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Background: Polymicrobial bloodstream infection is a difficult diagnostic and therapeutic situation. Inappropriate antimicrobial empiric treatment is twice as high than in monomicrobial bacteremia and diagnostic test methods (identification, antimicrobial susceptibility testing) are ineffective without a subculture step due to the bacterial mix. This results in a long time to results and poorer outcome.
The aim of the study was to evaluate the contribution of a rapid genotypic method (Unyvero®, Curetis) in managing polymicrobial blood cultures.
Materials/methods: 62 polymicrobial blood cultures (one per patient) were prospectively assessed at the academic hospital of Nice (France) with the methods in use in the laboratory (MALDI-TOF mass spectrometry, disk diffusion method) and with Unyvero BCU® application (time to results <5h). Additionally, 30 bottles were spiked with a mix of 2 bacteria that comprised at least one multi-drug resistant microorganism (ESBL, OXA-48, KPC, mecA), and bottles were assessed with the same protocol. Agreement between the 2 methods for identification and antimicrobial resistance detection was determined and time to results were compared.
Results: In the prospective study, 52/62 blood cultures were detected polymicrobial with the BCU® cartridge. All the bacteria of the mix and at least one micro-organism were correctly identified at least at the genus level for 41 (66%) and 58 (94%) blood cultures, respectively. A total of 82% and 53% of bacteria (n=144) were correctly identified at the genus level and species level, respectively, 6% were erroneously identified. Taxa absent from the BCU® panel were the most frequent cause of bacterial detection default (anaerobes, Morganella). Mechanisms of resistance to betalactams were correctly detected for 94% of the bacteria, but neither 1/5 ESBL nor overproduction of cephalosporinase was detected (7 cases). In the spiking study, 73% (17/22) ESBL, and all OXA-48 (n=14), KPC (n=3) and mecA (n=5) were correctly detected. BCU® results (identification, resistance detection) were correct for 57% of the polymicrobial blood cultures. Time to results was reduced by 48h (median) and 119h (percentile 95).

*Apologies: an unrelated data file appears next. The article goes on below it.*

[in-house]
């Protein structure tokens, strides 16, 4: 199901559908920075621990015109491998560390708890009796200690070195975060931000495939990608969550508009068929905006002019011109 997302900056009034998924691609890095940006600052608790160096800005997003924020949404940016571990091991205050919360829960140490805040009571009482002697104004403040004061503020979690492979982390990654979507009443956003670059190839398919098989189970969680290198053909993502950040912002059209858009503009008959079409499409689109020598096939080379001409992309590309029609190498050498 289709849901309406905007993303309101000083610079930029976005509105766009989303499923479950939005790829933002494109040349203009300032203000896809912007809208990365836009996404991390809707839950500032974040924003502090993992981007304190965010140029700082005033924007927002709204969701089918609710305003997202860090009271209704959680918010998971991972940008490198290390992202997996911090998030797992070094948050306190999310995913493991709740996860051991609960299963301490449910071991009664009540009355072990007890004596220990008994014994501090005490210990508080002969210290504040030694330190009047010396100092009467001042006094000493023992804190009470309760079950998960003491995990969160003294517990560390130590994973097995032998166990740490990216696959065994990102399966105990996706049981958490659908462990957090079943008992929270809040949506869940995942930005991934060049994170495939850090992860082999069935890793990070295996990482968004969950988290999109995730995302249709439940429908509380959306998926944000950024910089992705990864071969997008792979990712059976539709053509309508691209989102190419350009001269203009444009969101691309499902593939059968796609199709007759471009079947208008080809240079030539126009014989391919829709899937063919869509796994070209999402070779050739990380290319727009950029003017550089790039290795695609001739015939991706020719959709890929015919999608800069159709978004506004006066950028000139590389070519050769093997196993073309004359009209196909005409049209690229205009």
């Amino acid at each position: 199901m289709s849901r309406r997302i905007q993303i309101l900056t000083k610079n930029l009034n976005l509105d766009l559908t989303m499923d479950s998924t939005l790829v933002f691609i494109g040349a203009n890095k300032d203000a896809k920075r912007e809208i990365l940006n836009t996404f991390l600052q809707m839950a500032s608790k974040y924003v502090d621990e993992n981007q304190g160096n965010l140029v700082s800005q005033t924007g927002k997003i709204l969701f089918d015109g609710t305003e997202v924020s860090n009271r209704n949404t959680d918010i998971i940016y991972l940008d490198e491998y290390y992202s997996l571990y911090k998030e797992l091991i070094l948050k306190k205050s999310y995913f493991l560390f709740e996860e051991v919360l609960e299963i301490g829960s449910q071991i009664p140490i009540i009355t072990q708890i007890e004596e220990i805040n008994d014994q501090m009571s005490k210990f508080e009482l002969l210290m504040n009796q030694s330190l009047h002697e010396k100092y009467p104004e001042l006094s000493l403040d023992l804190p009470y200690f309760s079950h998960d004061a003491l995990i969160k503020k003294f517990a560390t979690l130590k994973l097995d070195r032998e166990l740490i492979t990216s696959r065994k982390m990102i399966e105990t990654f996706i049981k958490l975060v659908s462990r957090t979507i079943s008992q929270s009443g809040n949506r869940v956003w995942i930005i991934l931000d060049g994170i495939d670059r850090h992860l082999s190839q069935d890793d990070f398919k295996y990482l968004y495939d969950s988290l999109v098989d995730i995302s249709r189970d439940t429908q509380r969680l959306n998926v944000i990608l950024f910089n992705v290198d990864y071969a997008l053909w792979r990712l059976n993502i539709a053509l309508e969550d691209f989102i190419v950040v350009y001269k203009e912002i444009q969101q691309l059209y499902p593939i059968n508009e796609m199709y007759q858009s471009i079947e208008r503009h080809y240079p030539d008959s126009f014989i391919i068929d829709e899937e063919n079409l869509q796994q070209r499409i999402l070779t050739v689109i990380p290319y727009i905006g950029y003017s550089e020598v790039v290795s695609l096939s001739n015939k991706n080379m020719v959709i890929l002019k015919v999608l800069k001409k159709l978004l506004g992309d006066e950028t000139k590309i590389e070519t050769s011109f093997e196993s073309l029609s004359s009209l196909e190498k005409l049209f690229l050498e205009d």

Conclusions: these promising results show that advanced diagnosis can aid to timely document polymicrobial bacteremia and to adjust empiric therapy, but identification and resistance panels should prior be extended.
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